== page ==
I have beautiful images in my head and I know I have the skill to make them come to life. But the ability is a whole other thing. I can literally feel the disabled state of my brain. The numbness. The depression. The anxiety. It’s like my brain is just…broken.

It’s not just my art that suffers from this crippling feeling. It’s my relationships too. As a result of my social inadequacies, I have found myself incredibly lonely on this journey.

Seeking out a community of artists, of autistic people, and even making friends in my own church (my husband is the Pastor of our Church), is like doing complex math. Even writing this blog feels like pushing a boulder up a hill, because I really want to be involved in the Art of Autism community. But what will that mean? I have no idea. And as much as I want it, the unknowing is utterly terrifying.

Penny Rae Tuffendsam "Annie Murphy" White Charcoal
Penny Rae Tuffendsam “Annie Murphy” White Charcoal

Yet I have decided, and I’m confident, that making friends here is exactly what I need to bring my brain, my art, and my inspiration back to life.

So this is my first blog post. I hope to be able to continue to write along with all of you. And thank you for this opportunity, and this community. I do not want painting and creating to continue being such a lonely process. I also need a place to share my feelings about my late diagnoses of Autism, which has completely changed my life. So, having said that…It’s so nice to meet you all.


See more of Penny’s art here.
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2 replies on “When I Just Can’t Create”
  1. says: Steve Staniek

    Welcome Penny Rae Tuffendsam.

    Very nice writing! The quality of your art work is excellent too, and my favourite is Nyko Bunny. I’m impressed with your ability to blend shades and colours.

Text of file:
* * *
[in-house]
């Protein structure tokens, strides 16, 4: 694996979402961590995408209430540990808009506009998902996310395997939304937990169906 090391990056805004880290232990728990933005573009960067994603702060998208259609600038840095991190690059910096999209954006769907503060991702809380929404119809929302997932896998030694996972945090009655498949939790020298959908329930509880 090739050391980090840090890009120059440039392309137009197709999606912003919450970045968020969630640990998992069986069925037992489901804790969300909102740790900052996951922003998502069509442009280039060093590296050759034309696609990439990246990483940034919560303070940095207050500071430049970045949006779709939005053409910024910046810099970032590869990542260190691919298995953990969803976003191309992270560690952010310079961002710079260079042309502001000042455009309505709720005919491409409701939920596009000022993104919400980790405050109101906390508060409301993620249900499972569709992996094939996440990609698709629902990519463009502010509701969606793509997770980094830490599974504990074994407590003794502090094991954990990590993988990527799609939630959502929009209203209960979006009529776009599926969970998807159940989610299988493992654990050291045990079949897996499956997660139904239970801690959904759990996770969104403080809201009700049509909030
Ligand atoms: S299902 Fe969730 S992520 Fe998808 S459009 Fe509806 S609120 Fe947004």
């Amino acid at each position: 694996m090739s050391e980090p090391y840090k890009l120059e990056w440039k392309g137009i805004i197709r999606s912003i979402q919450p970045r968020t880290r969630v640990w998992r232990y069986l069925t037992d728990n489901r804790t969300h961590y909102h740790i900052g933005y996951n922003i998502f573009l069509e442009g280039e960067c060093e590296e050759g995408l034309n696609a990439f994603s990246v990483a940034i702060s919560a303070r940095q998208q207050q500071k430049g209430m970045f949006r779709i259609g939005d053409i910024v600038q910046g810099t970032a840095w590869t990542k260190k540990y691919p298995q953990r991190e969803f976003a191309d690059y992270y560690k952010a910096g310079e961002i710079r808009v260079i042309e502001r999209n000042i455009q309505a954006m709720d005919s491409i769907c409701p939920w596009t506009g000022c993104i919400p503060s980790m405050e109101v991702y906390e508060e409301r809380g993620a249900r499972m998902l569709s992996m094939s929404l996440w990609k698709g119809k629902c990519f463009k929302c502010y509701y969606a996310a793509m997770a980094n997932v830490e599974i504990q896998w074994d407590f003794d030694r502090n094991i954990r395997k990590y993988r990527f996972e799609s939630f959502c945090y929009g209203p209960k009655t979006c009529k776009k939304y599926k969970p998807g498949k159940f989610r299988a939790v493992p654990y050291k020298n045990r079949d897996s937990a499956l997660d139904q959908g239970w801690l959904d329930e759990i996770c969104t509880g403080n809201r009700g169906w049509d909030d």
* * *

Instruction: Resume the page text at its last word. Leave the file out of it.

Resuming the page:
In wonder if your late diagnosis changed your relationship to yourself?

    When I focus too seriously on anything, the result is often mental gridlock, ie: constipation of ideas.
    Q – How do we ignite the fire of creativity, that can lift us out depression?
    A – Muses? Playful abandon? Before waking, and while still slumbering, envision a seed that opens into your creation?

    Make yourself at home, and good luck in all directions.

  2. says: Penny Rae

    Thank you so much Steve! Since writing this post, I have found some ways to help me focus better. I’ve moved my studio into my living room, as opposed to facing a wall in an empty room, so I wouldn’t feel so lonely and closed off. It has really helped! It’s amazing how such a little adjustment can make a huge difference!
    As for your question….”In wonder if your late diagnosis changed your relationship to yourself?”….
    My relationship to myself has changed drastically. Maybe that could be my next blog post! But in short I would say, it has made me much MUCH more forgiving and gracious to myself in all of my struggles.